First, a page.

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What is a "water-logged" tank on a private water system and what causes it?
All private water systems using a well, whether equipped with above ground or submersible pumps, have some type of pressurized water storage tank in the plumbing network. There are two types of storage tanks, those with bladders inside and those that do not have bladders. The bladder is just a flexible container within the metal tank that is filled with water but contains no air itself except what is dissolved in the water. The purpose of a bladder is to separate water from the air column in the tank. However, both bladder and bladderless tanks have an air column above the water in the tank. To properly function within a set pressure range (30 to 50 psi is common), this air column is essential. If a bladder leaks or splits inside the tank, the tank will still function just like a bladderless tank. The air column tends to dissipates over time, especially in bladderless tanks, as the tank is filled to a certain water capacity and air capacity over and over. When the air volume gets low, the tank fills almost completely full of water. This is called a water-logged tank. The sign of a water-logged tank is the pump kicking on and off in a matter of seconds as the water is being used, with pressure reading going up and down very fast. The minimum cycle time on a pump should be one minute before it kicks on and off during water use. To fix a water-logged tank, you must shut off the pump, drain the tank, shut off valves to make the tank air tight, and then add air back to the tank. On bladderless tanks, and probably some tanks with bladders, there is an air valve on top of the tank to do this. After emptying the tank, you will need a tire pressure gauge. Add air to give a pressure reading that is 2 psi below the low kick-on pressure for the pump. For example, if the system is set to kick on at 30 psi and kick off at 50 psi, fill the empty tank with air until you get a pressure of 28 psi. Then turn the pump back on. If you have problems with this operation, call a specialist. There are other FAQs in this database on how private water systems function.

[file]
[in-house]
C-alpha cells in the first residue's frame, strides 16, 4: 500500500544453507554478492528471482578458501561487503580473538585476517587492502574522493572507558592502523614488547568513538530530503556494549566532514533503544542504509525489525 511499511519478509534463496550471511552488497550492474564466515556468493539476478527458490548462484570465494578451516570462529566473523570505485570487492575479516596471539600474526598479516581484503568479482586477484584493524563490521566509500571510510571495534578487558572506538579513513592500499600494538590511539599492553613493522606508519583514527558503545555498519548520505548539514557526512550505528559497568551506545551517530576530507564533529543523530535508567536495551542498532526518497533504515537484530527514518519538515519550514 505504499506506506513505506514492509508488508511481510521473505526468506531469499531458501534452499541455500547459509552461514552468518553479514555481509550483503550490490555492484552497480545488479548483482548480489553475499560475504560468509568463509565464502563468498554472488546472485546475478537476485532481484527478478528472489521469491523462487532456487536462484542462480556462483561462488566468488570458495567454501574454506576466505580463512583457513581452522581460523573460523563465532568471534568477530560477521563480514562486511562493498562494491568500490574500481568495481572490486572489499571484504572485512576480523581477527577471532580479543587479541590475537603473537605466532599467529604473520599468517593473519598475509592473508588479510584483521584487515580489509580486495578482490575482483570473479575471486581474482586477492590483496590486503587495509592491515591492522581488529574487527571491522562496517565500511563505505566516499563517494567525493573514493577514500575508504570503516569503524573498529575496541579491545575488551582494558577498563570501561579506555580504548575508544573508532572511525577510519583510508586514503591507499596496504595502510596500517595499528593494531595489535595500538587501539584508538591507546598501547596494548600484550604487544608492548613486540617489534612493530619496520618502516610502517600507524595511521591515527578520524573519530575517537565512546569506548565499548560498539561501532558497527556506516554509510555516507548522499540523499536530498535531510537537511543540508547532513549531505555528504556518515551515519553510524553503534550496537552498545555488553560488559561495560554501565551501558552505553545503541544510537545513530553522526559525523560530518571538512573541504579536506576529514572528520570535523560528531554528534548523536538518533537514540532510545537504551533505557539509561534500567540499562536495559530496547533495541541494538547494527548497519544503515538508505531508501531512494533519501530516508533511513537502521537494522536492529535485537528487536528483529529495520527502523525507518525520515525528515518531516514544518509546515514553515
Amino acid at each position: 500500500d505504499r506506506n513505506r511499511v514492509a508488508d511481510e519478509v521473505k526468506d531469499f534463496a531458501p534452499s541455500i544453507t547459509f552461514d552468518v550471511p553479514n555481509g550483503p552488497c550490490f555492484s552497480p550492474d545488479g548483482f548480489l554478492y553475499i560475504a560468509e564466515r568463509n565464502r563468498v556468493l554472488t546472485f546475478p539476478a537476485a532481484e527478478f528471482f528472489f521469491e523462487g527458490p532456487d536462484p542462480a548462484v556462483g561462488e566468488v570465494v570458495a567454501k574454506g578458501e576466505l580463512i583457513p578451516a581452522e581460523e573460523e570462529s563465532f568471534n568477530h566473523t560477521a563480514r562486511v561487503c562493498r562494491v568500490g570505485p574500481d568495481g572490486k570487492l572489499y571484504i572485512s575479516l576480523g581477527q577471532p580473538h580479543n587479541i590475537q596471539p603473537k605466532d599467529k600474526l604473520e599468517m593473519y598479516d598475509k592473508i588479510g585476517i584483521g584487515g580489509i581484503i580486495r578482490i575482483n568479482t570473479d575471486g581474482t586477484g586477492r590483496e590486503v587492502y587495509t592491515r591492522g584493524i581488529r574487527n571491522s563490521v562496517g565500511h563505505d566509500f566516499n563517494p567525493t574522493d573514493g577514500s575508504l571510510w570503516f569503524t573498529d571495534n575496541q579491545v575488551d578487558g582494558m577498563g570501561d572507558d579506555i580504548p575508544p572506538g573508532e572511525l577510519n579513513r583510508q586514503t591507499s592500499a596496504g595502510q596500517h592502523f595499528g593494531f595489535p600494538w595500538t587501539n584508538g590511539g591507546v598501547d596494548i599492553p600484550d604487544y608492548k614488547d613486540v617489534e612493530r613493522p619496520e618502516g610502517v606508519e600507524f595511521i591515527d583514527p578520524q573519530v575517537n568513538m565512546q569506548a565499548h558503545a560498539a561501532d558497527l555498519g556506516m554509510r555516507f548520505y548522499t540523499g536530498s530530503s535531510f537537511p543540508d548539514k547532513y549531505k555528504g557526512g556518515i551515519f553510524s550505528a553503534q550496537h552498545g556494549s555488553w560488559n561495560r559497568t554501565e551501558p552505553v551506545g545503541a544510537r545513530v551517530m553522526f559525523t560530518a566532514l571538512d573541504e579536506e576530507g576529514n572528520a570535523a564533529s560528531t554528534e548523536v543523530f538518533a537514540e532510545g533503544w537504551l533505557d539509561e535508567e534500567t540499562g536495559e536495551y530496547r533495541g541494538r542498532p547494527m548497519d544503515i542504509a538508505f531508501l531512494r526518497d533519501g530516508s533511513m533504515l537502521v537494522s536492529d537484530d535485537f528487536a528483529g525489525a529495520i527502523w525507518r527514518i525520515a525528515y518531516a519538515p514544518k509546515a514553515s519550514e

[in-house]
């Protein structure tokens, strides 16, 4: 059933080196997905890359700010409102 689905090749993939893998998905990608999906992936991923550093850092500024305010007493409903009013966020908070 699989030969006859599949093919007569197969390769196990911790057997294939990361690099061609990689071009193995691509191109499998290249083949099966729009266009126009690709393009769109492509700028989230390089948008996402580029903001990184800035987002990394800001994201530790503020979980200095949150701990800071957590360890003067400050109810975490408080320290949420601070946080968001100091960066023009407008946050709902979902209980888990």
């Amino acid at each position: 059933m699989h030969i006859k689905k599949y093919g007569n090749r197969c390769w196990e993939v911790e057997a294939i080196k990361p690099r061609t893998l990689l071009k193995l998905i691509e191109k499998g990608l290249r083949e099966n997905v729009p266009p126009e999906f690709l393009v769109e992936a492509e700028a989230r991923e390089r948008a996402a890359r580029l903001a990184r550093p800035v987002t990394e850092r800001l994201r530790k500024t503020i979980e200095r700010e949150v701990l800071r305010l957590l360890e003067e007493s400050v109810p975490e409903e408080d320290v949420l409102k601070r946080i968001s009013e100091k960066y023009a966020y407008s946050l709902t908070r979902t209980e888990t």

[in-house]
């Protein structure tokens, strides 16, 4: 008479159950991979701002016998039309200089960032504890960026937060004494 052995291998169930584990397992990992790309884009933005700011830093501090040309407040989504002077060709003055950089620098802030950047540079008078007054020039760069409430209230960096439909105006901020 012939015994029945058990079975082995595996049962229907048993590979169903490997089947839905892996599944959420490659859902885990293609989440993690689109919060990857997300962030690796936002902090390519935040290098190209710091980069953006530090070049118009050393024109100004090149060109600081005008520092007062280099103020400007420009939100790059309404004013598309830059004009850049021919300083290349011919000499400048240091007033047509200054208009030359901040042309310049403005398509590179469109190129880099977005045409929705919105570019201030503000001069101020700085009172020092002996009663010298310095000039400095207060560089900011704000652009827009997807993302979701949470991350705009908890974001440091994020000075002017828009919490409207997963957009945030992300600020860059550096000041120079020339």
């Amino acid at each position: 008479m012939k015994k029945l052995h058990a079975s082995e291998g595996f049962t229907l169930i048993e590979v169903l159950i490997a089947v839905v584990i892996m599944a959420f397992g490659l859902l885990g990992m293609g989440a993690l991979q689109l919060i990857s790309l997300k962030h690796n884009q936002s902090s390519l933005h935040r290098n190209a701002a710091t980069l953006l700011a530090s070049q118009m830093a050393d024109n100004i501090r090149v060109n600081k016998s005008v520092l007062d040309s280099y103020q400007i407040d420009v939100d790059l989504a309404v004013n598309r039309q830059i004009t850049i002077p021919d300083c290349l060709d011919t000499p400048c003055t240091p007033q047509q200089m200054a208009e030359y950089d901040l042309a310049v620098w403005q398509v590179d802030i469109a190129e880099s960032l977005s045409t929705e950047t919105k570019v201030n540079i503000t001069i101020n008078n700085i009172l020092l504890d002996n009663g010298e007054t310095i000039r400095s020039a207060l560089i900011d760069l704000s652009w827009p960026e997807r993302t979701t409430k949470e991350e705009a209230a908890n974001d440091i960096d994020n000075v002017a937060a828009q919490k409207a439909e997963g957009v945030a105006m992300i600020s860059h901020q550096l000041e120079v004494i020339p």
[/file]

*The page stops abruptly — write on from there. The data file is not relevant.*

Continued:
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This website was developed by the ACES Water Quality Team, under the leadership of Dr. James E. Hairston. It is funded, in part, by USDA-CSREES water quality grant support under Section 406 of the Agricultural Research, Extension and Education Reform Act of 1998.